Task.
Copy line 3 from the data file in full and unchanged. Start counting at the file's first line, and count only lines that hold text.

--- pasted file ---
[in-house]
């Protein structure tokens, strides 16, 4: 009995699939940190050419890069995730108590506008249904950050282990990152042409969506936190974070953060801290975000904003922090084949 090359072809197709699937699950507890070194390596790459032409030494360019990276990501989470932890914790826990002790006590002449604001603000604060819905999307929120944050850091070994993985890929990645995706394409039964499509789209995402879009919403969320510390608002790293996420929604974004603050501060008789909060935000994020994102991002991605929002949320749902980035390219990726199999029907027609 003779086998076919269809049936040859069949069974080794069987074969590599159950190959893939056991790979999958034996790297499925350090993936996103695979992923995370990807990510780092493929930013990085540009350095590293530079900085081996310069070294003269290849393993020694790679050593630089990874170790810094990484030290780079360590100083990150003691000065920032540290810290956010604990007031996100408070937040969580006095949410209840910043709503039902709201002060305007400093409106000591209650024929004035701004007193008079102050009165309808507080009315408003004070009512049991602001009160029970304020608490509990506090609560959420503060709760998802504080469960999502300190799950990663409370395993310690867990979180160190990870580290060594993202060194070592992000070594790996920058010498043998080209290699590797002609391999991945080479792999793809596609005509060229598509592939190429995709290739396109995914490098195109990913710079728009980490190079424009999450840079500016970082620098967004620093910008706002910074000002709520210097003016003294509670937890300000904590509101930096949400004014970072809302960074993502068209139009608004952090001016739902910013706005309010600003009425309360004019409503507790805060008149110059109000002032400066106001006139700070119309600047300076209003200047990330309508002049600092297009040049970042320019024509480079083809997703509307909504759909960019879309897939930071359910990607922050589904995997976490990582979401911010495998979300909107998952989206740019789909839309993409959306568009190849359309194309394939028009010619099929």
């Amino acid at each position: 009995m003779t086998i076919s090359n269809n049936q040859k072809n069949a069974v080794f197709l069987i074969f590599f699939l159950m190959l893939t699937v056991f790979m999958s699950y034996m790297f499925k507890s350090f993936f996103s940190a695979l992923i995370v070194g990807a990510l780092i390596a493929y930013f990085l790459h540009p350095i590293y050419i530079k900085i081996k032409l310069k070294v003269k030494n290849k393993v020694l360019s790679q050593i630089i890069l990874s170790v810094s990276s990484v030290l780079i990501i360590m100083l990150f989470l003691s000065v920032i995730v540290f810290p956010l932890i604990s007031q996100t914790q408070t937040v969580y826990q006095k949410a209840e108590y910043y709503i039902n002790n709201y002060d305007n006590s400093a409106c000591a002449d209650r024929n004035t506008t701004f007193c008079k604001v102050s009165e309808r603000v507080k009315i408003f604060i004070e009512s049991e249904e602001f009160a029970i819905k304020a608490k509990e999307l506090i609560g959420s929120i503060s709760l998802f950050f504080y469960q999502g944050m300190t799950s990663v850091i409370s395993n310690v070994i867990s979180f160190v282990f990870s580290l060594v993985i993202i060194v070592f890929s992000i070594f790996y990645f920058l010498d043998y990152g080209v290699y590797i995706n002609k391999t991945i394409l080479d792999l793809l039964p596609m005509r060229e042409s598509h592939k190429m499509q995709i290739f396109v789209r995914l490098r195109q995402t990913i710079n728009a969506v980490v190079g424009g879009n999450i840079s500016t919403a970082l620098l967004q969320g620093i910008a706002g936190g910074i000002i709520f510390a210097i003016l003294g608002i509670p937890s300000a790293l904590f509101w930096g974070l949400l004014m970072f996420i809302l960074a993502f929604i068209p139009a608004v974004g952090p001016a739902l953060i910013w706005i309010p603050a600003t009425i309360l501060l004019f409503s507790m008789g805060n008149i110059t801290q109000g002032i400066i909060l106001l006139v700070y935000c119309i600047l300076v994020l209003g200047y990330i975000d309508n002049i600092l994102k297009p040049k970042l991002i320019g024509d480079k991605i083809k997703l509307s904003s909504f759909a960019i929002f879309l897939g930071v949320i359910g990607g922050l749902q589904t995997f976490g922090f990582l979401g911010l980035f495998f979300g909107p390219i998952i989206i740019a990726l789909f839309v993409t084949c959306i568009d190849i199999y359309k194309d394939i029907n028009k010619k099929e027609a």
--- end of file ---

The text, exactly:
């Amino acid at each position: 009995m003779t086998i076919s090359n269809n049936q040859k072809n069949a069974v080794f197709l069987i074969f590599f699939l159950m190959l893939t699937v056991f790979m999958s699950y034996m790297f499925k507890s350090f993936f996103s940190a695979l992923i995370v070194g990807a990510l780092i390596a493929y930013f990085l790459h540009p350095i590293y050419i530079k900085i081996k032409l310069k070294v003269k030494n290849k393993v020694l360019s790679q050593i630089i890069l990874s170790v810094s990276s990484v030290l780079i990501i360590m100083l990150f989470l003691s000065v920032i995730v540290f810290p956010l932890i604990s007031q996100t914790q408070t937040v969580y826990q006095k949410a209840e108590y910043y709503i039902n002790n709201y002060d305007n006590s400093a409106c000591a002449d209650r024929n004035t506008t701004f007193c008079k604001v102050s009165e309808r603000v507080k009315i408003f604060i004070e009512s049991e249904e602001f009160a029970i819905k304020a608490k509990e999307l506090i609560g959420s929120i503060s709760l998802f950050f504080y469960q999502g944050m300190t799950s990663v850091i409370s395993n310690v070994i867990s979180f160190v282990f990870s580290l060594v993985i993202i060194v070592f890929s992000i070594f790996y990645f920058l010498d043998y990152g080209v290699y590797i995706n002609k391999t991945i394409l080479d792999l793809l039964p596609m005509r060229e042409s598509h592939k190429m499509q995709i290739f396109v789209r995914l490098r195109q995402t990913i710079n728009a969506v980490v190079g424009g879009n999450i840079s500016t919403a970082l620098l967004q969320g620093i910008a706002g936190g910074i000002i709520f510390a210097i003016l003294g608002i509670p937890s300000a790293l904590f509101w930096g974070l949400l004014m970072f996420i809302l960074a993502f929604i068209p139009a608004v974004g952090p001016a739902l953060i910013w706005i309010p603050a600003t009425i309360l501060l004019f409503s507790m008789g805060n008149i110059t801290q109000g002032i400066i909060l106001l006139v700070y935000c119309i600047l300076v994020l209003g200047y990330i975000d309508n002049i600092l994102k297009p040049k970042l991002i320019g024509d480079k991605i083809k997703l509307s904003s909504f759909a960019i929002f879309l897939g930071v949320i359910g990607g922050l749902q589904t995997f976490g922090f990582l979401g911010l980035f495998f979300g909107p390219i998952i989206i740019a990726l789909f839309v993409t084949c959306i568009d190849i199999y359309k194309d394939i029907n028009k010619k099929e027609a």